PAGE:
OneDrive – the consumer-oriented file-sharing service, www.onedrive.com – has added a nice new feature which replicates functionality that used to be possible with other Microsoft file syncing technologies in days gone by, and is a key part of other services like DropBox.
It’s been possible to share folders with people for a long time on OneDrive, or even share individual documents (handy for when you want to make a presentation available to a customer or a conference organizer, for example, and don’t fancy emailing them a 30Mb file), but it’s just been stepped up a gear by allowing people with whom you share your stuff, to synchronise that content onto their own PC.
To get started, put your content into OneDrive either directly from the web UI, by using the OneDrive app or by using the built-in OneDrive client in Windows 10 (look for the white cloud in your system tray, if you’ve set up your Microsoft Account within Windows 10).
Windows 8 can have the OneDrive client installed, and there’s one built-in to Windows 8.1, but, as yet, it appears not to support this sharing functionality – the line is, “Windows 8.1 users, upgrade for free to Windows 10…”
You can also see what other people have shared with you by looking here, or by going to the OneDrive homepage and clicking on the Shared section on the left. You’ll see all the stuff that’s been shared with you previously, and can selectively decide not to show some folders in future – or in the case of content that you’ve been given the ability to add to or edit, you’ll be able to sync those folders to your local PC too.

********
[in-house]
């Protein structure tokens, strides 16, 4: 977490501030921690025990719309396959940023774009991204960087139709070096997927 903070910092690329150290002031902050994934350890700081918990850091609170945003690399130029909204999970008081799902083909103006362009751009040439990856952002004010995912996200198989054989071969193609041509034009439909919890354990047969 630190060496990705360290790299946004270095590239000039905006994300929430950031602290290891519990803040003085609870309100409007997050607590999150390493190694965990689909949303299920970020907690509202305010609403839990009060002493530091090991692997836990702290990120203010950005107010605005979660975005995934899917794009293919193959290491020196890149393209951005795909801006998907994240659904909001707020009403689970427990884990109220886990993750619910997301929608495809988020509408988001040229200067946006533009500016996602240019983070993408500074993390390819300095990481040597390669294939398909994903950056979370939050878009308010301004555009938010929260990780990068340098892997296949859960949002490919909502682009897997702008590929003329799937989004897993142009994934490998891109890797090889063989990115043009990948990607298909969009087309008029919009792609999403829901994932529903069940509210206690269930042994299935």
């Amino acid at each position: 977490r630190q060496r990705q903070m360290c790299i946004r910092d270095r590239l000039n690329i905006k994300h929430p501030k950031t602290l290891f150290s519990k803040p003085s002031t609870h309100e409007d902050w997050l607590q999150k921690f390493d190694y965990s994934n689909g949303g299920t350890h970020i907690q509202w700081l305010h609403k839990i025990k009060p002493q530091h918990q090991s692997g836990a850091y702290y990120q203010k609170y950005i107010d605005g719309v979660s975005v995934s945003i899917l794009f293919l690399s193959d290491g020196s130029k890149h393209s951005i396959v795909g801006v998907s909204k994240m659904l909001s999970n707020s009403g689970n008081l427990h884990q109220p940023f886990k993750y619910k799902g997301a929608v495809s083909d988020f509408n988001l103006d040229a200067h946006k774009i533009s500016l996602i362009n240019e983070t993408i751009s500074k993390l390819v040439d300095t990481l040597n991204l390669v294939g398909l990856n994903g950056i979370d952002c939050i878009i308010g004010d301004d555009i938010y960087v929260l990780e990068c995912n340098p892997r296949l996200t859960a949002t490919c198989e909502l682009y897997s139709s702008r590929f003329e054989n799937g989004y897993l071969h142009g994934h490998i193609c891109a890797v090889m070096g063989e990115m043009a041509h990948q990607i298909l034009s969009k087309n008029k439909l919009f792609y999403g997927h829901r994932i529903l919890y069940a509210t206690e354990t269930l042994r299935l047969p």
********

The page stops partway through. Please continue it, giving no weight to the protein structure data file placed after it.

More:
If you view such a shared folder in OneDrive (via the link that’s emailed to you when your friend sends the sharing email, for example), it will take you straight into that list of shared content, and (again, if you have Edit rights), will give you the option of adding that folder to your own OneDrive. As well as appearing in your Shared list, the folder will now show up in the regular list of folders you see when you look in OneDrive, even though it doesn’t belong to you.
If you’d like to sync that content for offline consumption on your own machine, then users of Windows 10 can right-click on the OneDrive client icon in your taskbar and choose Settings, then Choose Folders, you’ll see the newly-shared folder appear in the list of folder available to sync, just as if it belongs to your own OneDrive storage. Check the box next to the new content to keep a synchronised copy along with your own OneDrive content. Looking at the shared, synced files in Windows Explorer, you won’t be able to see who originally posted the file into the folder, but if you view it in the browser, then it’s possible to see that info.
You might want to think about this when setting up shared folders with lots of contributors – collecting photos from a stag do or a company event, for example, it may be best to ask each contributor to create their own folder so it’s easier to see who’s responsible for the pictures, and to stop them inadvertently mucking around with each other’s